A recap: My layout relies on a lot of DCC concepts stuff - like points and wiring, Hornby RailMaster for point control, and Peco 75 Electrofog points. Specifically I have the RailMaster pro pack as well which in my opinion is actually essential on a complex layout. At the time of writing Hattons have RailMaster for £5 so even with the £29.95 Pro upgrade it's cheaper than a decent coach.
RailMaster has a pretty decent manual and the forums are well supported by a band of expert amateurs, but it's very easy use anyway. Once you have a layout designed you'll want to configure RailMaster to use this layout on start up from its settings:
Here my layout is set be Hastings and note I have selected the option "set points/signals", of which more later.
Configuring DCC Concepts Cobalt points with RailMaster or any other DCC control software is also really easy (probably why I bought them!). They have a switch on them to put them into set/run mode so they can be configured in situ and don't need to be connected to a controller's programming circuit and you don't use the Program Accessory Decoder option in RailMaster either. All you need to do is to use RailMaster's track design tool and drag a point on to the design surface and then drag the control buttons for it (the little red & green circles) to either side of the point which should snap into position. Right click on one of these to bring up the settings for the point:
You can set the type as "Cobalt point motor", specify its CV number and if necessary reverse the polarity of the point from here. In the RailMaster Pro edition you can also test the point from here by using the red & green buttons next to reverse polarity.
To set up each point in RailMaster I did the following:
- Decide on the CV number for a given point
- Entered this on the track plan in the RailMaster designer as shown.
- Flip the switch on the relevant point motor to "set" mode
- Used the test buttons in the setting for the point from the RailMasterDesigner. Note If you don't have Pro pack, save the design and do this from RailMaster itself. Nothing happens when you set the point in its programming mode - you are just saying hello to that point motor and setting its CV number to be the CV number of the command you gave.
Flip the switch on the point motor back to "run" and test it works by changing the point again in RalMaster to see that it moves as desired.
Note, any Cobalt motor that is switched to "set" mode will respond to any command to the track and inherit the CV number you send so ensure you only have the set mode on points you want to configure. I worked slowly and carefully with each point motor a time, a good friend working RailMaster to save unnecessary crawling around the layout and a couple of bottles of Fursty Ferret :-)
The same process works for the Cobalt SS system which I also have except that the control board can take two CVs for independent control of two sets of points. So there is a set/run switch for each side of the board but otherwise much the same process worked for me as for the DIP motors, I just worked on each side of the board at a time.
I did look at the DCC Concepts advice on the wiring to prevent trains running against the points, by isolating lengths of track running into the heels of the point on the rail connecting to the frog. However to be honest I got a bit lost and gave up. Actually with electro-frogs I can't see how a train would derail, what happens on my layout is that I get a short as the loco bridges the frog set the wrong way and just stops. However this does kill the whole layout but at least it can be fixed by hitting Esc on the Elite controller to reset.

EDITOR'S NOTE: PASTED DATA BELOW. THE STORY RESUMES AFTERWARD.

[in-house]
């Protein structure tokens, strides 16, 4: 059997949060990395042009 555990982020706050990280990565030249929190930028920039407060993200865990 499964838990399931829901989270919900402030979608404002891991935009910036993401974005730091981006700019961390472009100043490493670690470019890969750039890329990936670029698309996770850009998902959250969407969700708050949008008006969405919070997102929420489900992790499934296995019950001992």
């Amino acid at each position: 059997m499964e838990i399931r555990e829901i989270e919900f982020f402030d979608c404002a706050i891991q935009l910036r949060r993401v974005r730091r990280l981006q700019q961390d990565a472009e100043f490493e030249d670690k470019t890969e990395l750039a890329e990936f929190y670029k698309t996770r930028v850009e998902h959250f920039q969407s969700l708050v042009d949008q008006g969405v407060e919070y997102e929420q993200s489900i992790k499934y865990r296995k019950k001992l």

Back in RailMaster - it's great to be able to go and have a session with your layout and start with it in a known state each time and RailMaster can set points on start up. To make this happen you need to do two things:
- Configure the settings in RailMaster to set points on a layout as per the start of this post.
Set the direction of each point on start-up and assign it a start-up number both of which are done from the point properties in the Designer.
Note: the start-up number is the firing order on start-up - I have assigned each point on my layout a number between 1 & 10 and rail master will set all the points marked 1 together then 2 and so on so they don't all get set at once (you might not have enough power for that on a big layout).
What I am really pleased about is that all this works so well together and I only started modelling a year ago. Now I also have several options for doing things on my layout. For example DCC concepts have lots of advice about wiring up sets of point or assigning them the same CV number. However as well as having a start-up setting in RailMaster there are also Routes and Programs where it's easier (for me as a software engineer, and to save crawling around under my layout) to do this in an application.
Routes in RailMaster are yet another thing you set in the properties of points in the RailMaster designer (you can see them in the screenshots earlier in the post). You give the route a name e.g. "main clockwise" and set the point direction for that route. Once you create a route in one point it will show in a drop down list in other points so you can assign a whole lot of point settings to a route and it does signals too. Once you save your layout the list of routes shows up in the top right corner of the layout ( you can see the route "Main anti-clockwise" in the top right of the screen shot at the start of this post). Programs are similar but timings - I might try this but you need very consistent loco speeds in my opinion to fully exploit that, until loco detection becomes mainstream.
So all pretty easy until I started to setup the three double slips, and a couple of three-way points on my layout!